State of terror: women at risk

Two reports researched and written by the Karen Women’s Organisation – ‘Shattering Silences’ in 2004 and ‘State of Terror’ in 2007[1] –  document the wide range of human rights abuses against Burmese women and girls.

The abuses were perpetrated across Karen state as part of the sustained campaign of terror by the SPDC (State Peace and Development Council). The reports focus in particular on the abuses experienced by women and girls and draw on over 4,000 documented cases of human rights abuses – in particular those of rape, sexual abuse and forced labour. Forced labour is itself often committed in conjunction with other human rights violations such as rape, beating, mutilation, torture, murder and denial of rights to food, water, shelter and legal redress. The cases documented cover a 25-year period from 1981 to 2006 but the human rights abuses continue today.


Rape has been used and continues to be used as a method of torture to intimidate and humiliate the civilian populations. Many of the rapes are perpetrated by senior military officers or done with their complicity. The perpetrators are aware that most of the civilian population will be too afraid to complain or that their complaints will not be taken seriously. As a consequence, the rape of women and girls across Karen State and in other States by SPDC soldiers and officers continues with impunity.

In a recent case a 25-year-old woman who was gang-raped by soldiers.“Three SPDC soldiers came to the villag. They asked the village chief to give them one Karen woman. If the chief did not send for her, they threatened to kill the chief. The soldiers took the woman to the nearest bush and two of them raped her.”.

Two young women describe their ordeal at the hands of a soldier. No action was ever taken against him.“The soldier ordered us to go with them and we did not even know where we were going. He said “Don’t cry or I will kill you.” We walked to a valley and he said we should stop there. He ordered us to take off our clothes. At first, we dare no, then he made his voice strong and we took off our clothes. He lay down with his gun just beside him. He raped me first. He made my friend just lie down beside him. After he raped me, he raped my friend. After a while he raped us again.”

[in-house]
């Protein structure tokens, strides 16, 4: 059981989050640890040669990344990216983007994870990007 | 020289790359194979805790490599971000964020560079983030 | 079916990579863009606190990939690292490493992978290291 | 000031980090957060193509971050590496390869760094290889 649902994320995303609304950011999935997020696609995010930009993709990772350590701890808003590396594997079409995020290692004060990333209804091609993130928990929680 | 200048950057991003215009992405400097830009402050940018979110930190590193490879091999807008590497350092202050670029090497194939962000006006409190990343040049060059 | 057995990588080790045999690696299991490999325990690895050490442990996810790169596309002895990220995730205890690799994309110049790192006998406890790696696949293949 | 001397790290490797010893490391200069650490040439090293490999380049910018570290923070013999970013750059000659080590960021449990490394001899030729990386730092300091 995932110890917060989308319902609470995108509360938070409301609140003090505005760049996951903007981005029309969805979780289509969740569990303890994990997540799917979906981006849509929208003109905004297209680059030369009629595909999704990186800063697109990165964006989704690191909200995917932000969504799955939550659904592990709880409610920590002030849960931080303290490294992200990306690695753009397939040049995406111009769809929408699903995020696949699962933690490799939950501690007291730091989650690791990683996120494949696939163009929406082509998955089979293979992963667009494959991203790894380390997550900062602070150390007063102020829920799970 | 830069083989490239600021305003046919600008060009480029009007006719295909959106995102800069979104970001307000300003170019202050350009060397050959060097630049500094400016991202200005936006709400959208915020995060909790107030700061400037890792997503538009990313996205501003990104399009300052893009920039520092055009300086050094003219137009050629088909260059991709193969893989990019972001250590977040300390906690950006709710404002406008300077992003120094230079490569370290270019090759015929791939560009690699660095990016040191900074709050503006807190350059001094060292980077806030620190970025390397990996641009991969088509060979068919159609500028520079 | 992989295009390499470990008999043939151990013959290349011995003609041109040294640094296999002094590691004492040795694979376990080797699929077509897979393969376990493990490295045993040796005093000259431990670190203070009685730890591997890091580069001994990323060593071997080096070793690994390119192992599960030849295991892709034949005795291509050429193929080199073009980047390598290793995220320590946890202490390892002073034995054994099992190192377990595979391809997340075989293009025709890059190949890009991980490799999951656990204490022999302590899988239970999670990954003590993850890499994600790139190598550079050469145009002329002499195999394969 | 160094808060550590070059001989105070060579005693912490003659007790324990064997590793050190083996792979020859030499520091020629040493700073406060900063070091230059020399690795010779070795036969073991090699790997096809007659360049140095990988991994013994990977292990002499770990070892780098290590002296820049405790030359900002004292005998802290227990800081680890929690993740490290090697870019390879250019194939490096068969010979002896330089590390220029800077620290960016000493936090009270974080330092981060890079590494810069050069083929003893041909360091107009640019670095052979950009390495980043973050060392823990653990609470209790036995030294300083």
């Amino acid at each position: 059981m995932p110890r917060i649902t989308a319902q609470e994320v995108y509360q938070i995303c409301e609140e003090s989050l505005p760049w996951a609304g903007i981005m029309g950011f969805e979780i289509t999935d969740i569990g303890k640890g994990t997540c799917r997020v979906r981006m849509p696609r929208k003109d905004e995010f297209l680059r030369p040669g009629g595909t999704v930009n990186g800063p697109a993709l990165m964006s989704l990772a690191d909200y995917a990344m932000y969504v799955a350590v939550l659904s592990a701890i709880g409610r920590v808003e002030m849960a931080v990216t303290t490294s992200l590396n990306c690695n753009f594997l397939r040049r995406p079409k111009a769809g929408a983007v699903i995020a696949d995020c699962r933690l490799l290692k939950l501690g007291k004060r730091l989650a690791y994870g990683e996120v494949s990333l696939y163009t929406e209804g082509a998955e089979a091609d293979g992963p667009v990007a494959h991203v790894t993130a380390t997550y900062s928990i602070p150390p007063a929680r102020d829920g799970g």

In another district, a young woman was gang-raped by four soldiers in her home. After raping her, they killed her by shooting into her vagina. No action was taken.

The recorded cases of rape include the rape of children and of Buddhist nuns.

Village chiefs are at constant risk of abuse and torture for failing to meet SPDC commands. Now, however, in the absence of men, it is often the senior women who take on this role. They of course face the additional risk of being raped or forced to engage in sex with SPDC soldiers as the price of protection for themselves, their families and communities.

Women and girls from across Karen State report having been forcibly recruited to help build roads and bridges, clear landmines and carry military supplies. They are at  particular risk since men and boys flee the villages and hide in the jungle to avoid arrest, torture or killing. Those forcibly recruited include aged and frail women, pregnant and breast-feeding women, and schoolgirls as young as 11. Many women taken as porters are also raped.

“I had to go as a porter for one month. Every day we had to carry up the mountain and down again. I was sweating and couldn’t breathe because I am very old and the soldiers prodded me with their guns because I am slow. I felt like my heart was breaking.”


The KWO requests the assistance of the international community in the implementation of the following recommendations, callin on:

  • the SPDC  to stop all forms of sexual violence and all other forms of human rights abuses against women and girls, in particular in the ethnic areas of Burma.
  • the Royal Thai government to ensure survivors of rape and sexual violence fleeing to Thailand have access to adequate health and psychosocial support systems.
  • the international community to provide secure refuge and timely and appropriate service provision in both countries of first asylum and upon resettlement to women and girls who are survivors of rape and sexual violence, and to ensure that refugee women and girls at extreme risk are provided with appropriate protection and support including case management, safe housing and, if appropriate, resettlement under UNHCR’s women at risk programme.


Formed in 1949 and with a membership of over 30,000 women, the Karen Women’s Organisation ( is a community-based organisation of Karen women working in development and relief in the refugee camps on the Thai border and with IDPs and women inside Burma. The KWO also encourages awareness of women’s rights and promotes women’s participation in community decision making and political processes.

The Karen Women’s Organisation would like to thank all the women who contributed, shared their testimonies and gave their time and energy to inform the report from which this article is taken. Special thanks to Linda Bartolomei, Eileen Pittaway and Colleen Bartolomei of the UNSW Centre for Refugee Research.



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